CBRIII Maneuver #22 – The Science of Superstition
Profile: Non-fiction, Popular Psychology
Summary: From the back of the book, “In The Science of Superstition, cognitive psychologist Bruce Hood examines the way in which humans understand the supernatural, revealing what makes us believe in the unbelievable.”
After Action Report:
I’ve always enjoyed vigorous debate with those who don’t share my particular spiritual point of view. While none of the people I’ve had good conversations with have fit into the most extreme fundamentalist brackets, I have noticed that more evangelical Christians seem to enjoy a kind of thinking that is circular at best. I try not to just write these people off out of hand. Their experiences are unknown to me and there may be very good and rational explanations for their unshakable faith.
Well, it turns out there are!
At the core of Bruce M. Hood’s engaging and amusing book is the idea that we are biologically inclined toward supernatural thought. One of the many quirks of human thinking that makes us so vastly superior to thinking engines is our instinctive urge to group our experiences. We see patterns everywhere. If you’ve ever caught yourself staring at a monochrome tiled floor, engrossed in the patterns your eye produces, you know what Hood is talking about. This ability is critical in our thinking process as it allows us to jump to conclusions about similar items and make educated guesses (hypotheses) about the world around us.
Hood argues that this same kind of thinking is at work in supernatural belief. We have hundreds of supernatural beliefs that influence our actions, whether we admit it or not. From superstitions involving ladders, mirrors or salt, to social taboos and personal rituals, we are hardwired to take comfort in repeated patterns and behaviors. It isn’t uncommon to find out that your friends have little good luck items or practices but very few of us recognize these behaviors as supernatural. But the step from good luck rituals to religious rites isn’t very big. They’re all examples of us repeating unrelated events to try to ensure a better outcome, or avoid a negative one.
As a prelude, Hood talks about a lecture he gave where he produced a sweater and asked for volunteers from the audience to try it on. He then explained that the sweater belonged to Fred West, a contemporary British serial killer. Hood marked a dramatic decrease in volunteers every time he explained the (false) origin of the sweater. The stunt bought him a great deal of attention, and when he was invited to give a seminar at a convention, he was received complaints about the demonstration. Even though the artifact was a fake, people still had a problem with the very idea that the sweater could have been worn by a serial killer.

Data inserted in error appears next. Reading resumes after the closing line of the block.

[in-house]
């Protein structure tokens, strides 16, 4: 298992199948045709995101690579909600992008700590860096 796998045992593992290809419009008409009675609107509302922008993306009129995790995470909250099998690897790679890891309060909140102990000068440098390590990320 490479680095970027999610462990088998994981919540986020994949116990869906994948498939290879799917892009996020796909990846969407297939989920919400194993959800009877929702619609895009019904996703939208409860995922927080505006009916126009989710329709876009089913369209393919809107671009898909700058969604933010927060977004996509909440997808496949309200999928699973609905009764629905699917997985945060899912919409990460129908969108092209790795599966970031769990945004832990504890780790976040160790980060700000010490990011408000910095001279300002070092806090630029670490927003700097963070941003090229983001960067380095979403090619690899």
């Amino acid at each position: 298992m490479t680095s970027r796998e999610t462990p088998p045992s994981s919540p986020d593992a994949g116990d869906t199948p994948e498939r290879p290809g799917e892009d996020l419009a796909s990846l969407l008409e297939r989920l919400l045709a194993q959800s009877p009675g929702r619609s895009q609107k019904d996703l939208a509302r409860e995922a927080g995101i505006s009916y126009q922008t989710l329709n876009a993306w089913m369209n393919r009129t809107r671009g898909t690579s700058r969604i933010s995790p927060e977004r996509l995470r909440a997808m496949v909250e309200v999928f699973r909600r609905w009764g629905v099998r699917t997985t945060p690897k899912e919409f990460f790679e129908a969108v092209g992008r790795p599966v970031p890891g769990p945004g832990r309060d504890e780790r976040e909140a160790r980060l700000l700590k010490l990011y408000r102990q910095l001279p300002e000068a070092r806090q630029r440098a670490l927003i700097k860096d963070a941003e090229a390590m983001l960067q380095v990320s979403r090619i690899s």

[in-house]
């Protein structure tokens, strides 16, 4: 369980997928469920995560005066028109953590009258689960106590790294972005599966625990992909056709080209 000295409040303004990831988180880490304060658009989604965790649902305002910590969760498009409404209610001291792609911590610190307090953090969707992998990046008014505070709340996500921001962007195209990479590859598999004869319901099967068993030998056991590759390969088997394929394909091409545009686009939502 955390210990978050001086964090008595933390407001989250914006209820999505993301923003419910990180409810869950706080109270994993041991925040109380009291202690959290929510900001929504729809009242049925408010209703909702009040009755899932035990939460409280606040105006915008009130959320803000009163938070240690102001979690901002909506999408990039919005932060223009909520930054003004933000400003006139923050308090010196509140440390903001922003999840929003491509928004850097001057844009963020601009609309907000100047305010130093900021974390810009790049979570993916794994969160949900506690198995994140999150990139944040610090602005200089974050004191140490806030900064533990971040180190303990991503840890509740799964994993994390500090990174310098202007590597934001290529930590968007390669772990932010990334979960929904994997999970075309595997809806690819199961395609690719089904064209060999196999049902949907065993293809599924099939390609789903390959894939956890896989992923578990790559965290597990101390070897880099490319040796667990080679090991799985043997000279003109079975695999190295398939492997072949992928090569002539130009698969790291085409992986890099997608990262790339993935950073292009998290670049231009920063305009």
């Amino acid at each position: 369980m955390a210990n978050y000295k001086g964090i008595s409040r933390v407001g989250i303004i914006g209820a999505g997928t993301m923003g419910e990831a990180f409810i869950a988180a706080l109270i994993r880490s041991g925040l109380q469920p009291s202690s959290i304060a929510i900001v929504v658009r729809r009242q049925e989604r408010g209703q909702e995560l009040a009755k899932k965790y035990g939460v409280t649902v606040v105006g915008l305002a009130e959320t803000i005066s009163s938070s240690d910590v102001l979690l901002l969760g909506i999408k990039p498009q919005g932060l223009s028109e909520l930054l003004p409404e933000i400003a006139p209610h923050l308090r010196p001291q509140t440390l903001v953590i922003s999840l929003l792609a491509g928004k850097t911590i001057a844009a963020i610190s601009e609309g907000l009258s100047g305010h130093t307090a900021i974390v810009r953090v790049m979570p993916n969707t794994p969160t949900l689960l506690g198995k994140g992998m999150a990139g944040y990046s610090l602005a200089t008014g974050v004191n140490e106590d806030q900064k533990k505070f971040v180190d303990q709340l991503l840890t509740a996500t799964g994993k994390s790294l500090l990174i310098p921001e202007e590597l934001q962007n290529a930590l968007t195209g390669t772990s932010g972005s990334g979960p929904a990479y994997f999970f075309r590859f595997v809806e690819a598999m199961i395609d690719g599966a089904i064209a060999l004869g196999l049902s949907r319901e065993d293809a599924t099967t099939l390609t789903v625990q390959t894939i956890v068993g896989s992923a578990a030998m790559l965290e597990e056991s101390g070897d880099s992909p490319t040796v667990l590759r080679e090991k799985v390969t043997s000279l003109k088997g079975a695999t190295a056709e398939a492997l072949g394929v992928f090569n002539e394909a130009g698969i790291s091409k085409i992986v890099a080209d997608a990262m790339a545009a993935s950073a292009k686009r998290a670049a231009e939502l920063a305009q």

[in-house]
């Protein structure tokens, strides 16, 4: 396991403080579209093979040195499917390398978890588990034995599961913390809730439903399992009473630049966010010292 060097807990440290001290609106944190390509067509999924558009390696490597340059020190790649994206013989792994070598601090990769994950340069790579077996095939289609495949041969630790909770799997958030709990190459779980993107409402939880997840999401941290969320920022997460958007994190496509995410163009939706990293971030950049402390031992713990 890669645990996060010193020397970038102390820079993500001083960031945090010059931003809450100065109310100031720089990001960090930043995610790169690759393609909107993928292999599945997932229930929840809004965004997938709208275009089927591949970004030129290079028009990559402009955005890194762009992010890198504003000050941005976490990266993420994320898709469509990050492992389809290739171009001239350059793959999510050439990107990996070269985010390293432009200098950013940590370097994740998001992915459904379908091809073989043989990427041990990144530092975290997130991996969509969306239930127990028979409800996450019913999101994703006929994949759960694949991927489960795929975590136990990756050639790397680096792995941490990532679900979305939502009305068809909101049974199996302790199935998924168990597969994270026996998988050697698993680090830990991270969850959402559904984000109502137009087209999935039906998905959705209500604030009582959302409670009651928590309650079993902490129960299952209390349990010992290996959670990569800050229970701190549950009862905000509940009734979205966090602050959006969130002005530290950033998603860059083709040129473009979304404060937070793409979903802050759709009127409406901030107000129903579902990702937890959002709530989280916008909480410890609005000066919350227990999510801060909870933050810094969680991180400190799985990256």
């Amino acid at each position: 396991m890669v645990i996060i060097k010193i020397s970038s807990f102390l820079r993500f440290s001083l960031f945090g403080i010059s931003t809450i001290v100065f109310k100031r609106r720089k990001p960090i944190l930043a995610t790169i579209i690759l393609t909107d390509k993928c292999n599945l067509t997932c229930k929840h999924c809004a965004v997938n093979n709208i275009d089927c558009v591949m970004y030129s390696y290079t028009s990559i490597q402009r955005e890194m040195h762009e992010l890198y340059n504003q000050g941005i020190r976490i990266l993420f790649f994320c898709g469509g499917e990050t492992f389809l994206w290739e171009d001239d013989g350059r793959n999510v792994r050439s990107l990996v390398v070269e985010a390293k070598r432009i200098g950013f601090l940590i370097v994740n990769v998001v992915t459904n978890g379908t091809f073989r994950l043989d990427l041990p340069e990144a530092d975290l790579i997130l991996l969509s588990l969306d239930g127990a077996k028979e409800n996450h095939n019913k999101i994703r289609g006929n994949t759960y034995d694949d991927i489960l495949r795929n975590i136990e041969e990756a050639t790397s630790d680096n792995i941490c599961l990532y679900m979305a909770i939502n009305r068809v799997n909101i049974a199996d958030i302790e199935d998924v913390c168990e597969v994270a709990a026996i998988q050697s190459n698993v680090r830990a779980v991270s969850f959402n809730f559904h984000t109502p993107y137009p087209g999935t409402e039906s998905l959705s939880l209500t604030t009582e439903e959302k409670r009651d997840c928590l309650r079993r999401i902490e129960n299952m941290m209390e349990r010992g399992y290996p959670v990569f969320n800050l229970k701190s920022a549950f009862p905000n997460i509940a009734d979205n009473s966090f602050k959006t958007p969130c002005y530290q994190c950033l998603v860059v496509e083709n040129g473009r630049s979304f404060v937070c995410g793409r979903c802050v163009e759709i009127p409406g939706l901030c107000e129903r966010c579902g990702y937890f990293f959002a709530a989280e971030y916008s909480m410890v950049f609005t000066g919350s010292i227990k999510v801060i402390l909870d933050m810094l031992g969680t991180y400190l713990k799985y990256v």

The point here is that we attribute all sorts of qualities to the things around us that have nothing to do with reality. Not wanting to wear a serial killer’s sweater is exactly the same as the fervent belief that the bones of saints or fragments of their clothing have miraculous properties. We grant a measure of the owner to the possession. This and a hundred other little examples create a compelling rational explanation for all sorts of supernatural beliefs.
Hood explains his supersense with wit and alacrity. The book reads quickly and smoothly and spends a fair amount of time entertaining us with jokes and asides. At no point does Hood condemn either the supersense, or religion. He is just explaining some of the biological and psychological facts that underlie our cognitive structure. We are designed to seek meaning and pattern, so is it all that surprising that a great deal of human time and energy is dedicated to the grandest meaning we can reach for? These same tools have enabled great thinkers to reach lofty scientific heights, when backed by logic and method. He does comment on the attractiveness of religious thought to the developing minds of children and notes how kids raised in fundamentalist environments have more difficulty discerning the difference between a fact and a belief. But even these cautions don’t read as chastisements.
The Science of Superstition is exactly that; a scientific exploration of the structures that give rise to supernatural thought. It doesn’t try to tell us that we are weaker for our quirks, or that only science and logic hold the answers to rationality. It is an excellent read and one that I’d recommend to anyone trying to come to grips with their personal spirituality or lack thereof.